There was a man named Crevan living in a nearby village. He, too, had a hump on his back. But Crevan was not kind like Ronan. Crevan was mean. He shouted at the village children. He would never help anyone in need, but complained constantly about his own misfortune.

Crevan heard of Ronan's good luck. He thought he would lose his hump if he sang with the little people, too. So Crevan went to the same field where Ronan had seen them. He heard them singing "dé Luain,dé Mairt, agus dé Chéadaoin". Without waiting for them to pause, Crevan bellowed out "agus dé Deardaoin" (and on Thursday).

The little people were furious! The King faced Crevan.

"How dare you interrupt our song! You are a rude fellow. Now you will have Ronan's hump as well as your own!"

Crevan found himself alone on the road. Now he had two humps. He very, very slowly shuffled home. From that day on, Crevan stayed away from people and from any place where the little people danced.

As for Ronan, he sang with the little people whenever he pleased. And to this very day, his great-great-great-grandchildren sing with the little people in County Donegal.

*Pronunciation key:
Word: Monday
Irish: Dé Luain
Pronunciation:
Djay loo-in

Word: Tuesday
Irish: Dé Máirt
Pronunciation:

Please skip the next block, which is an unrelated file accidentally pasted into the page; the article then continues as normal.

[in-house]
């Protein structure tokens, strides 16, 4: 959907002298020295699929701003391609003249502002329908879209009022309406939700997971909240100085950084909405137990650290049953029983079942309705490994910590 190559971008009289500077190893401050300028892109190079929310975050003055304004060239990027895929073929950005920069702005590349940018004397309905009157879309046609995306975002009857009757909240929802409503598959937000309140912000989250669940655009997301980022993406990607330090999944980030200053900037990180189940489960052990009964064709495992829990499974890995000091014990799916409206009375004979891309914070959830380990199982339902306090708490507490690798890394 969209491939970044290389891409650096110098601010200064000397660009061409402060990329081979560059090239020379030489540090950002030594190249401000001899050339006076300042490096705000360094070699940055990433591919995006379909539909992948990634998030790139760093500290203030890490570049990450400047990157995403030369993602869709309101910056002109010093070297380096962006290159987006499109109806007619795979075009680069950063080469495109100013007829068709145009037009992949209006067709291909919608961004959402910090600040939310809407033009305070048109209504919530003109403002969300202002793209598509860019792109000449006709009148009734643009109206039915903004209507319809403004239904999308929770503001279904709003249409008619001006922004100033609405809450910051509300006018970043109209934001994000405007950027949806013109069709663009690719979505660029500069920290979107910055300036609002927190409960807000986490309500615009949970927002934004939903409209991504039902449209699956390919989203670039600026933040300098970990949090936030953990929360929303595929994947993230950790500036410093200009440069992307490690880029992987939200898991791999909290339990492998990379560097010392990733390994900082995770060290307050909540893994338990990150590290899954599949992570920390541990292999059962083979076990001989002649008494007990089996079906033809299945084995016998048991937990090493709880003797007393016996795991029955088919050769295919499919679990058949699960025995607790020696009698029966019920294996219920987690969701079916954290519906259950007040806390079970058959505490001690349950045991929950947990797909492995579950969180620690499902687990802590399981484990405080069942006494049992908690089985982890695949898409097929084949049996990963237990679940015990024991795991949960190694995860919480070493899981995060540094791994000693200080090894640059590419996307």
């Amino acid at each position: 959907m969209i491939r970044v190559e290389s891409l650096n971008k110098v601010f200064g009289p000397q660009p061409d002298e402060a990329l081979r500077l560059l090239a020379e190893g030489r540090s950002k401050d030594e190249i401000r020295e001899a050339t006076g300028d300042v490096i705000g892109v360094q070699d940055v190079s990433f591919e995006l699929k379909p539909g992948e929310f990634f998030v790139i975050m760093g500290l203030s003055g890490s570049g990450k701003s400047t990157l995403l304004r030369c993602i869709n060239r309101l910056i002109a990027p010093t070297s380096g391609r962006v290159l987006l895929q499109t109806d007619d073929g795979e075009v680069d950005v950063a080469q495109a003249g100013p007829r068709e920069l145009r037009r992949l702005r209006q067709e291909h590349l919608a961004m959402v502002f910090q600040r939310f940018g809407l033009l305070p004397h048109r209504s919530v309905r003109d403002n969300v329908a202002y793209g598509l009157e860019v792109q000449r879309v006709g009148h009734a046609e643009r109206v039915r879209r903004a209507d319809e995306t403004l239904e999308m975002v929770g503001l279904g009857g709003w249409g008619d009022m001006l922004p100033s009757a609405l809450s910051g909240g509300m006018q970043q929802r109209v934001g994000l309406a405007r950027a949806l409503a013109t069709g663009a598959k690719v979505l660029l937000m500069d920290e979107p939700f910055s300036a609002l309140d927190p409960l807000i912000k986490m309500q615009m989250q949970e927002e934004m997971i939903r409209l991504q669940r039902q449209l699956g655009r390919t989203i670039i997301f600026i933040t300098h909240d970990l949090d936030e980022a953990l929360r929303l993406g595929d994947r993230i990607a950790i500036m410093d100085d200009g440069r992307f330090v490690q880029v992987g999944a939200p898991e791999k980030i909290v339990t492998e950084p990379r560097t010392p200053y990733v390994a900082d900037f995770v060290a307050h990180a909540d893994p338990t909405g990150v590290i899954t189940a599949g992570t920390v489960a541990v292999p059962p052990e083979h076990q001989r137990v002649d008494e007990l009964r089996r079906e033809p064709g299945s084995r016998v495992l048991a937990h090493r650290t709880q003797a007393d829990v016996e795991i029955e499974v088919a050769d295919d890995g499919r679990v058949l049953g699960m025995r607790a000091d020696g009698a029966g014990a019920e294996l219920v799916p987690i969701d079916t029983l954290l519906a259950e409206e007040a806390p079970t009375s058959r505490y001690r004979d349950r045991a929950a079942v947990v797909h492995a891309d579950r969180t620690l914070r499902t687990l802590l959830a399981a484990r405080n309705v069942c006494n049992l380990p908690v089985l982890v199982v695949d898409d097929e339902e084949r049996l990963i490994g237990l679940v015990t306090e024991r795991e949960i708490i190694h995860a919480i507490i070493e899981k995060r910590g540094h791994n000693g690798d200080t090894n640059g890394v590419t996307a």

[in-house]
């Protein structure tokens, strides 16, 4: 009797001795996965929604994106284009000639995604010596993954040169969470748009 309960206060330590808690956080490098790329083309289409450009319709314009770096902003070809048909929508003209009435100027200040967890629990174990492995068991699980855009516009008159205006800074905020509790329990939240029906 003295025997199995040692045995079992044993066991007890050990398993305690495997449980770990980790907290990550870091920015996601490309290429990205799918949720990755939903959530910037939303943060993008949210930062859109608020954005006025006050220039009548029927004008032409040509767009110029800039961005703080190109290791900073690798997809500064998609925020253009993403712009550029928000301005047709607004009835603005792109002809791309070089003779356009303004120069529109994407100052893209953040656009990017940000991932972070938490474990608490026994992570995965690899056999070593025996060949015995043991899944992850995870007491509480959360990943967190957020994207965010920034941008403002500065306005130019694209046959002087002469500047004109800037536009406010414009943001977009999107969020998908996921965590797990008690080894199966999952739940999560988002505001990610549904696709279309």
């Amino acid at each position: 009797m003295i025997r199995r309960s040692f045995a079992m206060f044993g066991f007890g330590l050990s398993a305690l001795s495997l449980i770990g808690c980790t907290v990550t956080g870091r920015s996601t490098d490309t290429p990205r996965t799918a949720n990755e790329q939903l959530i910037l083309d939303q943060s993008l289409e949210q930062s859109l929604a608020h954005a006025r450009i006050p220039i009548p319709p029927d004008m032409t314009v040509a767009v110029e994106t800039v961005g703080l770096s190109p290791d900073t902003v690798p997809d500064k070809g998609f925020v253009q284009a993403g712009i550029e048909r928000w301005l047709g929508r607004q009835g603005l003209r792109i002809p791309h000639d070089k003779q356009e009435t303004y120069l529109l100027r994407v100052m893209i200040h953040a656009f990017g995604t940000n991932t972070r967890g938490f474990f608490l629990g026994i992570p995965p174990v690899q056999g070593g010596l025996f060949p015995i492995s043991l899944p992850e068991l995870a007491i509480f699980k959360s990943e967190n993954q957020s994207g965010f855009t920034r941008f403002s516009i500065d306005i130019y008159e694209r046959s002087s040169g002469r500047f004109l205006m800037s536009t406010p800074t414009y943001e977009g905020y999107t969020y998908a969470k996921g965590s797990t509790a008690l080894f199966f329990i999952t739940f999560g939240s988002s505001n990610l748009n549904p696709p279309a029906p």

Djay moyrch

Word: Wednesday
Irish: Dé Chéadaoin
Pronunciation:
Djay Kay-dheen

Word: Thursday
Irish: Dé Déardaoin
Pronunciation:
Djay Djayr-dheen
Word: And
Irish: agus
Pronunciation:
ah-guss

Note: If you and your children or grandchildren would like to learn how to say all of the days of the week in Irish, please click here: Foclór Gaelach

Images:
Dance of the Fairies - All Posters
Baskets of Love - All Posters
Pansy Basket - All Posters

Index of All Children's Stories

 

Fri, Nov 3, 2017


Instructions of King Cormac, King of Cashel

Be not too wise, nor too foolish
Be not too conceited, nor diffident
Be not too haughty, nor too humble
Be not too talkative, nor too silent
Be not too hard, nor too feeble.

If you be too wise, men will expect too much of you
If you be too foolish, you will be deceived
If you be conceited, you will be thought difficult
If you be too humble, you will be without honour
If you be too talkative, you will not be heeded
If you be silent, you will not be regarded
If you be too hard, you will be broken
If you be too feeble, you will be crushed.


Click for More Culture Corner.


Fill out your email address to receive our Free Newsletter!
Powered by YourMailinglistProvider.com

"No man ever wore a cravat as nice, as his own child's arm around his neck."
- Irish Proverb




 

Site Index | Kids | Kitchen | Shopping | Poetry | Weddings | Travel | Basic Irish
Quotes |
Books | Music | Movies | Trivia | Blessings | Links | Jokes |

  All contents copyright © 2001 through 2011 inclusive - all rights reserved.
March 4, 2011
   
Rollover button Images:
Wedding LaRose, Kids Reading & Kitchen Apples and Tea from All Posters prints.
The information provided on this site is offered as-is, without warranty. This site's owners, operators, authors and partners disclaim any and all liability from the information provided herein.
Any trademarks or registered trademarks on this site are the property of their respective owners.